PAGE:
In part one of this series, I discussed a TI reference design used for predictive maintenance with respect to filter changes. One of the most obvious questions that comes to mind is, “How can this design be implemented on any system and still give accurate results?” The most logical way (no pun intended) is to implement a software-based algorithm that is directly responsible for defining the typical operating conditions of a heating, ventilation, and air conditioning (HVAC) system.
In order to develop this algorithm, let’s first define the environmental variables that will play a part in system-input changes:
There are countless other variables I could include in this list, but for the sake of simplicity, let’s use these as the primary variables of the system and build up the first part of the logic, as shown in Figure 1.
Figure 1: Software algorithm stage 1
Once the system is running and the user presses the reset button on the board, the first thing the system will do is begin taking analog-to-digital converter (ADC)readings from the sensors: in this case, two piezoelectric vibration sensors and a single analog output temperature sensor. I’ve also included a counter for averaging purposes down the road in the design. The first decision the algorithm makes is based on the temperature. Because the lack of airflow through a dirty filter can ultimately cause the evaporator to freeze up, you have to address that issue first. You want to make sure that the temperature stays above freezing, or, if the system is frozen, that it cannot run again until it reaches a suitable thaw temperature. I’ve added a thaw mode in the event of a frozen coil – the worst-case scenario. Figure 2 shows the updated algorithm.
Figure 2: Software algorithm stage 2
Now, let’s compare the ADC value to an absolute threshold based on freezing conditions. This can be a static threshold because, in any system, freezing is freezing. As stated earlier, if this worst-case situation occurs, the system will automatically go into a thaw mode where the user can release the condenser contactor power, thus disallowing additional freezing in the system. The temperature sensor value is what’s important at this point, so the sensor polling is now only focused on that. The thaw temperature is a quasi-static variable that can be set based on how long the user wants the system to remain disabled after an evaporator freeze. Now that I’ve addressed the possibility of a frozen coil, I can add the rest of the logic for the airflow sensors. Figure 3 shows the final flow for this simplified calibration algorithm.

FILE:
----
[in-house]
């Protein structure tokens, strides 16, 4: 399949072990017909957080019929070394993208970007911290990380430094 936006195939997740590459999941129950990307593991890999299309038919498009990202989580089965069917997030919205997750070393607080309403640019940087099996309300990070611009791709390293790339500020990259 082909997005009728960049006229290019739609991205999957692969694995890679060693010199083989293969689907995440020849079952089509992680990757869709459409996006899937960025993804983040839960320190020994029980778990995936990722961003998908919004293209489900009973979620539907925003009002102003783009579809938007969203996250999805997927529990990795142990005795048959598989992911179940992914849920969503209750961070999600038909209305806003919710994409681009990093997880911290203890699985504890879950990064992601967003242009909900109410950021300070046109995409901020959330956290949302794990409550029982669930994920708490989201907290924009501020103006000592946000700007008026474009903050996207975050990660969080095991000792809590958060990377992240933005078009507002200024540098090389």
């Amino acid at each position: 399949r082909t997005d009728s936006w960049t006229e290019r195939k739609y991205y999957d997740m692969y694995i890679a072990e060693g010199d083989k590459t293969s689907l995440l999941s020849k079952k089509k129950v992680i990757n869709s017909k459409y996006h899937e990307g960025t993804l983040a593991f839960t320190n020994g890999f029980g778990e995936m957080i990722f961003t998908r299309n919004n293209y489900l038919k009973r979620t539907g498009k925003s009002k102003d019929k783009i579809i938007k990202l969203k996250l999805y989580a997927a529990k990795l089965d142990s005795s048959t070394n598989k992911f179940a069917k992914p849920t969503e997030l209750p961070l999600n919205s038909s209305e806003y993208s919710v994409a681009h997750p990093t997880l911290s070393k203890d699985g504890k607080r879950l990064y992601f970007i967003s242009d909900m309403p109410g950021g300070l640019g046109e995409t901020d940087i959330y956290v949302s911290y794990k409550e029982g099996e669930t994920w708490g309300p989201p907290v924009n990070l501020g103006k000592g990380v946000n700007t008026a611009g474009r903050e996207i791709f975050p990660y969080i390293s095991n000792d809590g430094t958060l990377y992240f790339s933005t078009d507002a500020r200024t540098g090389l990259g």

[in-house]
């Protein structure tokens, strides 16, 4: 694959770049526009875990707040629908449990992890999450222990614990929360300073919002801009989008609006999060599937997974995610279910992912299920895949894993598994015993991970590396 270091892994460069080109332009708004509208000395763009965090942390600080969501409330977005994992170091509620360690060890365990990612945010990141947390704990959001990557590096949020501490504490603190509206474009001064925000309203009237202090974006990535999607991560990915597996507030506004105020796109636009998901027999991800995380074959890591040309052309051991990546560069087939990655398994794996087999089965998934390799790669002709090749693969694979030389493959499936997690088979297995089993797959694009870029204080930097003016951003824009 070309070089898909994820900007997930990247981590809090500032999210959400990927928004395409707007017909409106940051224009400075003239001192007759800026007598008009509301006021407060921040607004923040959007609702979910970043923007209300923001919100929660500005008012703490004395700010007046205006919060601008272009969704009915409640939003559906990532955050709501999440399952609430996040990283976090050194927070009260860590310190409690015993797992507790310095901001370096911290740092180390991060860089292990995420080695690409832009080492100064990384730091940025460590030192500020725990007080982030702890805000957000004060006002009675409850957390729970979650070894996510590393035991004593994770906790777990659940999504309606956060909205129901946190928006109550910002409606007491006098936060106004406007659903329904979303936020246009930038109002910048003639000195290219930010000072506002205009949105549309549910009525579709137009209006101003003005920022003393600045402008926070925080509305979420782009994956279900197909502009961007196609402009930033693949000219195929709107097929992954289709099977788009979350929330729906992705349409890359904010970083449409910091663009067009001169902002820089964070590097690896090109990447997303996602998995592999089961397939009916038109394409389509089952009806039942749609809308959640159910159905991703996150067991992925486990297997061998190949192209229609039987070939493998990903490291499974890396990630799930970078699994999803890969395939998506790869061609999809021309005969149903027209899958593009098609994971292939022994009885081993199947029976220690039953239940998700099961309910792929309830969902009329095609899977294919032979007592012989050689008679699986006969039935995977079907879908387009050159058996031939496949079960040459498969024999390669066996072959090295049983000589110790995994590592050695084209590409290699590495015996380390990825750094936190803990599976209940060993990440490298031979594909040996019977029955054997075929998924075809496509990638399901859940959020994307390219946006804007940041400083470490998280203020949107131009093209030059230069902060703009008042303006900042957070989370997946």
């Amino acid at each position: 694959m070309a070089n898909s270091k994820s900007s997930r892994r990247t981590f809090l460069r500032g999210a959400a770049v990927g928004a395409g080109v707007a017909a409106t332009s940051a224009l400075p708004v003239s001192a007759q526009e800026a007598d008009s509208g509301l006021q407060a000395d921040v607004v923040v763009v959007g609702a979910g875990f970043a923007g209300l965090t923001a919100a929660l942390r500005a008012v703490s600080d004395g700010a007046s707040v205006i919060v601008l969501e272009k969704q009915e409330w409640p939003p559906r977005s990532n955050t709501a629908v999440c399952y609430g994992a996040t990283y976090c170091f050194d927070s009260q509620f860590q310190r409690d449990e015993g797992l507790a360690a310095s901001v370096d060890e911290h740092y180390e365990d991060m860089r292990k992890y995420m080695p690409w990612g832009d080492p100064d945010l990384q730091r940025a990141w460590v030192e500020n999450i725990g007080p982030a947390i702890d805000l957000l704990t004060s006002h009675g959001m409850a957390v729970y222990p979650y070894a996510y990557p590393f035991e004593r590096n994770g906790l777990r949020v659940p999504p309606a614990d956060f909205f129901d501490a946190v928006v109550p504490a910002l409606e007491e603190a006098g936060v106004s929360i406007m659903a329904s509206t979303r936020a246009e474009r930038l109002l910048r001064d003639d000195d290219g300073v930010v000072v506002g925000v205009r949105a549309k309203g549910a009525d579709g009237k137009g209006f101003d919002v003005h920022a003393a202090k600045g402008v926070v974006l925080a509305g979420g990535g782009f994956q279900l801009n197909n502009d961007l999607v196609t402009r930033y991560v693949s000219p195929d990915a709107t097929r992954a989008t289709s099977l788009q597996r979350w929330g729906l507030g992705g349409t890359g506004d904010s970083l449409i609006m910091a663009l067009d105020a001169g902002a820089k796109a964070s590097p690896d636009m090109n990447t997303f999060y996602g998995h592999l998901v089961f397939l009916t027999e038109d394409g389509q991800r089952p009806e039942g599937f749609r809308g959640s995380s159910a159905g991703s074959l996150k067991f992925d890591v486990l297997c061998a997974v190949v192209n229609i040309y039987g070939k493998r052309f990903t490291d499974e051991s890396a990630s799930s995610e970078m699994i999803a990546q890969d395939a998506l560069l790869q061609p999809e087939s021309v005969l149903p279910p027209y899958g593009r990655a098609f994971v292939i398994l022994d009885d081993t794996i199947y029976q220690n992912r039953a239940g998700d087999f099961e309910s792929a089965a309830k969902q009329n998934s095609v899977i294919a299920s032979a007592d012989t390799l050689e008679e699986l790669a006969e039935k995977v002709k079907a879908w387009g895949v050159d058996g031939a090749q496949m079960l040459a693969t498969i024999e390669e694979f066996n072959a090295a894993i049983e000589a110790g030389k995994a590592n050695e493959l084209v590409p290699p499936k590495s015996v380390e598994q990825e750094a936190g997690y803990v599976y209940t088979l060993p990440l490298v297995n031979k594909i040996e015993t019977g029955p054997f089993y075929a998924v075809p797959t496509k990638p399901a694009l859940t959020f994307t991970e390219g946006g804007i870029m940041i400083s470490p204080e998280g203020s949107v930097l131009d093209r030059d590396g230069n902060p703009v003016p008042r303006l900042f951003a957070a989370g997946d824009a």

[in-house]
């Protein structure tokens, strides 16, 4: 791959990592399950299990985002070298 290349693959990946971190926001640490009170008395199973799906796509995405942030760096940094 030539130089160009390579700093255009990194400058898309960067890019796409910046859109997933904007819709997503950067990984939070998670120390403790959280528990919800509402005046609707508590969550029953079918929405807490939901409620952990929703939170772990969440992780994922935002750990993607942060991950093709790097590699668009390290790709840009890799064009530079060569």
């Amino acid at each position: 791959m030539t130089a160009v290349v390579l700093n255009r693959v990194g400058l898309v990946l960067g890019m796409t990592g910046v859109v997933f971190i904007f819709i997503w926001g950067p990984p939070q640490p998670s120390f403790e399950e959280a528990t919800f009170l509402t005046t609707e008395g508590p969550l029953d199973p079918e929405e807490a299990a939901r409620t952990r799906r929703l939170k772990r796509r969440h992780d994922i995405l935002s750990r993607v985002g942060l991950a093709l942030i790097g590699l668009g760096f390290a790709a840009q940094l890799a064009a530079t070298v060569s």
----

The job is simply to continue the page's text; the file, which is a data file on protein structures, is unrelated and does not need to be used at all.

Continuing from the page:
Figure 3: Software algorithm stage 3
This final iteration adds a conditional statement for the internal counter, along with the respective action for each case. This is where the heart of system calibration occurs. Assuming that there are no freeze conditions in the system, the ADC values for each sensor are pushed into local software variables. If the counter limit is not reached, the value read for each sensor is added to the previous variable value and averaged. For the temperature, the variable is only modified when the sensor reads a lower temperature value than the current one.
As far as the counter’s maximum variable, it is up to the user how many samples to take during the calibration period. A longer sample period can provide more accurate conditions than a short sample period.
Once the counter limit is reached, the obtained values are pushed to variable values for comparison against future cycle values. Once the threshold is crossed – say for a minimum differential, as in the HVAC Coil Airflow Sensor Reference Design for Predictive Maintenance in Air Filter Replacement, the system alerts the homeowner of an airflow issue. This simplified calibration can be used in conjunction with more complex main algorithms to increase maintenance prediction accuracy.
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